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"The Civil Wars of Wargaming- the cost " Topic


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661 hits since 10 Jul 2018
©1994-2018 Bill Armintrout
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Tango0110 Jul 2018 10:19 p.m. PST

"Having established the fact that many of the early wargamers were at war with each other in a loud, aggressive and often abusive manner, what were the consequences? When wargaming emerged in the 1970's as a new hobby, it was considered by some a potential educational tool. One to transform the study of history, politics and international relations. If you played a committee game in French, it could be used in language classes. However, this was not to be. From my random sample of correspondence in the History of Wargaming Project archive, I found that teachers, academics, several clergy and historians had unfortunate encounters with the hobby during the 1970's.


They went along to their local club and were soundly thrashed by competition gamers who were interested in the rules and winning, and with scant regard for history. Perhaps they even took pleasure in shredding an interested academic just to demonstrate that the academic clearly knew nothing about history (and therefore did not deserve their job). These professionals, who could have been champions of the hobby, became the reverse and the hobby suffered. Even RMAS got rid of its wargaming club due its treatment of visiting senior officers and academics…."
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Amicalement
Armand

robert piepenbrink Supporting Member of TMP11 Jul 2018 9:49 a.m. PST

Perhaps worth remembering just how wacky the 70's were in other respects. An era in which ROTC students dared not wear uniforms on campus--in those universities which had not banned ROTC altogether--was never likely to have promoted wargaming as an educational tool in any event. And the article to the contrary, wargaming is seldom used as an educational tool today.

For that matter, what would you be teaching, and who would you use to teach it? I left Kansas State University ABD in 1979 as a military history major. No white male in that class--or a number of classes to either side--ever secured an academic position. Nor did any military history major. There were at that time only three civilian universities in the United States offering post-graduate studies in military history. It's somewhat worse today. (KSU still nominally has a program for instance. But they only ever had two military professors, and they retired one. The survivor is primarily a sports historian, and he was already on staff in 1975.) Check out ethnic or gender studies for comparison.

Not that we didn't and don't have our share of louts. But that period was by no means some great missed opportunity.

Russ Lockwood11 Jul 2018 10:51 a.m. PST

Guess I missed it, as I didn't know any clubs around -- back in early-mid 1970s, found board wargamers in the back of the Avalon Hill General, mostly folks competitive enough to try to win, but not so much as to be jerks.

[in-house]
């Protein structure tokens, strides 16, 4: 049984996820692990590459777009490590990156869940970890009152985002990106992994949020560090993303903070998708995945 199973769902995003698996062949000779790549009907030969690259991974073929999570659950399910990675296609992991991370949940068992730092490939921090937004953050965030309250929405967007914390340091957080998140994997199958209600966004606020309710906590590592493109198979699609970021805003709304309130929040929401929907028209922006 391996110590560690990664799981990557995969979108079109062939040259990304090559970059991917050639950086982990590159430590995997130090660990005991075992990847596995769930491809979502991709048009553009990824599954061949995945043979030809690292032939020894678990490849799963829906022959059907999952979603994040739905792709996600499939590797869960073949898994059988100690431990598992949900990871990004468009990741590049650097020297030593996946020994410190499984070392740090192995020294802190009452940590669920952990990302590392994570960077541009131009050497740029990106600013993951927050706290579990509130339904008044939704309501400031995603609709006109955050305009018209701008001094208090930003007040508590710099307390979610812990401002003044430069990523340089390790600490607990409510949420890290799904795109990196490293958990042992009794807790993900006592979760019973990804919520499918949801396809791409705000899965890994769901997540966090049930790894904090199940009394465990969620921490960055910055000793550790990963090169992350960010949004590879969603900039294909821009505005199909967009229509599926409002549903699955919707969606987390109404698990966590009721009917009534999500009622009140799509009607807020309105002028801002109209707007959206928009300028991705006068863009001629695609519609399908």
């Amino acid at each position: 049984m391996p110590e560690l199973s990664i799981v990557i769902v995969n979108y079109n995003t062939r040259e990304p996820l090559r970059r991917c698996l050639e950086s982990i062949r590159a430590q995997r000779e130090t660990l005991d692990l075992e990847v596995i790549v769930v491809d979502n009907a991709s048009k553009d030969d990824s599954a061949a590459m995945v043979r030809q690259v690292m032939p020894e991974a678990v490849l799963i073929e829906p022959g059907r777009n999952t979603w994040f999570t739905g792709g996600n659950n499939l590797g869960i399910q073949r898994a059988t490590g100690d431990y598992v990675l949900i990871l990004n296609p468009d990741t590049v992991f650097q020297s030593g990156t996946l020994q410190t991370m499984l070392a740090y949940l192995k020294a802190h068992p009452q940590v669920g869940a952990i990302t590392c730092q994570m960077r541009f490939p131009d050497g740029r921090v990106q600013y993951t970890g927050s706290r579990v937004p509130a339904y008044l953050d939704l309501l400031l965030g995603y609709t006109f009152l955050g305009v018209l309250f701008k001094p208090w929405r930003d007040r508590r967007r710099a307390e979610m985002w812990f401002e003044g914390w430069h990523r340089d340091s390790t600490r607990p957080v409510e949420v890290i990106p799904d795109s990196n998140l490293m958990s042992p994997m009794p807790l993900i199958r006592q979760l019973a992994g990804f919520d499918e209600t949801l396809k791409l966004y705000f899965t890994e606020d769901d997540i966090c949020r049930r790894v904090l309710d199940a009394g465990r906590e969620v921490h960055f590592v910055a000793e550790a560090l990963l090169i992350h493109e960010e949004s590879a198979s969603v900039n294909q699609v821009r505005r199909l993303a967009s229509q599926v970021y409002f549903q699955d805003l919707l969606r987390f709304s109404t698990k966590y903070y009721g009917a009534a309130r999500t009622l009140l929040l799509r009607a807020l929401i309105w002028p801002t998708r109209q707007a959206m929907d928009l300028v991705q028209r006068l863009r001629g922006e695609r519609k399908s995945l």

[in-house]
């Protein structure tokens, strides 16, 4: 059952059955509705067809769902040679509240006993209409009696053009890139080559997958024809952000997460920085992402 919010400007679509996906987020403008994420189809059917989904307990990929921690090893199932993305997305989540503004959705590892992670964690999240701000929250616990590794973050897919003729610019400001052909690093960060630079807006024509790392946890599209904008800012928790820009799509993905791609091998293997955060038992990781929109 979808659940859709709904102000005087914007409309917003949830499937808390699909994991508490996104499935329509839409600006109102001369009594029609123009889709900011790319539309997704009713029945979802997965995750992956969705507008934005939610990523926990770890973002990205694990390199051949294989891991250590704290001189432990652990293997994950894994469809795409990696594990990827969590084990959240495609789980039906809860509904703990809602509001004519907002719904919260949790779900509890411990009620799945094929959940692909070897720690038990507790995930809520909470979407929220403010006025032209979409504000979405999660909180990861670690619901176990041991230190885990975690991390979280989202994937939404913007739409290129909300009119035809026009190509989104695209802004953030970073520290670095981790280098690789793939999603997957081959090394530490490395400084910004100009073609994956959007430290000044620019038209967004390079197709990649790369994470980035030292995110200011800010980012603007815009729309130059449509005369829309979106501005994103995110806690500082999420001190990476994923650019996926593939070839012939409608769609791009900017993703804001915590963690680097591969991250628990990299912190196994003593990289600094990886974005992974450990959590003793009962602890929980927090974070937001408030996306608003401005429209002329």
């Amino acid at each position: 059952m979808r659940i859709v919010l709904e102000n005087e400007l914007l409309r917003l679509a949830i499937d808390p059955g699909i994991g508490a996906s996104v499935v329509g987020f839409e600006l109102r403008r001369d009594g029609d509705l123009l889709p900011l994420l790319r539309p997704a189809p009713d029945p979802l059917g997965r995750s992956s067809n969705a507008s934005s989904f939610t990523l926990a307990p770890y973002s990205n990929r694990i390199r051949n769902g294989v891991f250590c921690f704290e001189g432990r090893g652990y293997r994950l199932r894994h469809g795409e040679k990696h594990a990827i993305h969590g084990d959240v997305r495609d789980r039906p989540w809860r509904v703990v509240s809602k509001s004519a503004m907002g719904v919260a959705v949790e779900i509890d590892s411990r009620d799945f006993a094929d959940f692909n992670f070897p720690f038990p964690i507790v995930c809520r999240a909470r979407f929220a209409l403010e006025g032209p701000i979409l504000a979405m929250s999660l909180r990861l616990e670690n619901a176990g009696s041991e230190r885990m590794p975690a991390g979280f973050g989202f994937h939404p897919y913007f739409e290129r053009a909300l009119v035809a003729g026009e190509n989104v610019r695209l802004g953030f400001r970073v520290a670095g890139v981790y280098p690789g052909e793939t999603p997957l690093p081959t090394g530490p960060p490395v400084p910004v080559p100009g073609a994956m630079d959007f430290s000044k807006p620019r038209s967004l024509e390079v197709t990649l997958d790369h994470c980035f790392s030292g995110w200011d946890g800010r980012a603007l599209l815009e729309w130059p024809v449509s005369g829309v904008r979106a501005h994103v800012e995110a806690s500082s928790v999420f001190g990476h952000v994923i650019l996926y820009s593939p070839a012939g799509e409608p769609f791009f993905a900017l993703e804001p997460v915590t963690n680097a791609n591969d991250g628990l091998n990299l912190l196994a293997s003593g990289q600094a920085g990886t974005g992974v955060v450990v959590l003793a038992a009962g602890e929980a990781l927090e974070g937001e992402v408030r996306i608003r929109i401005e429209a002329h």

AICUSV16 Jul 2018 12:53 p.m. PST

The fiction I recall from then was between gamers and the figure collectors.

robert piepenbrink Supporting Member of TMP20 Jul 2018 7:40 p.m. PST

Also worth noting that while there are certainly competition gamers of the type depicted, it's not unknown for experts--historians and senior officers--coming late to the hobby to operate on the theory that if they don't win their first game, there must be something wrong with the rules. Maybe. But it ain't necessarily so.

Another argument for shorter, more transparent rules, by the way: it's one thing to lose because you've misjudged the odds on a cavalry charge, and something else to lose because you failed to place a token or make a declaration as specified in Paragraph 35 C (i) of the rules.

Blutarski21 Jul 2018 5:21 p.m. PST

Hi Armand -
Thanks for posting this interesting article followed by some equally interesting reader commentary.

My wargaming career started in the early 60's, courtesy of Avalon Hill and migrated in the late 60's from board-games to tabletop miniatures. IMO, the personalities and trends to be found within the wargaming hobby at large do not differ in any material degree from those to be found in any other social milieu. In the sense that wargaming represents a competition, your opponent across the table will vary from laid-back passive individual to student of the history to aggressive competitor to trash-talking blowhard to annoying rules lawyer to (sad to say) outright cheat although, over time, the less enjoyable types ultimately tend to get distilled out of one's gaming environment. All that having been said, it must also be remembered that gaming (at least in the States) more or less burst upon the scene at a time when the Baby Boomer generation was at its most testosterone-filled time of life; that fact arguably influenced the "vibe" of the early days

Reflecting a strictly personal bias, I must admit that I don't much care for competitions and tournaments; they seem to attract an over-representation of gamers from the more unpleasant side of the spectrum.

FWIW.

B

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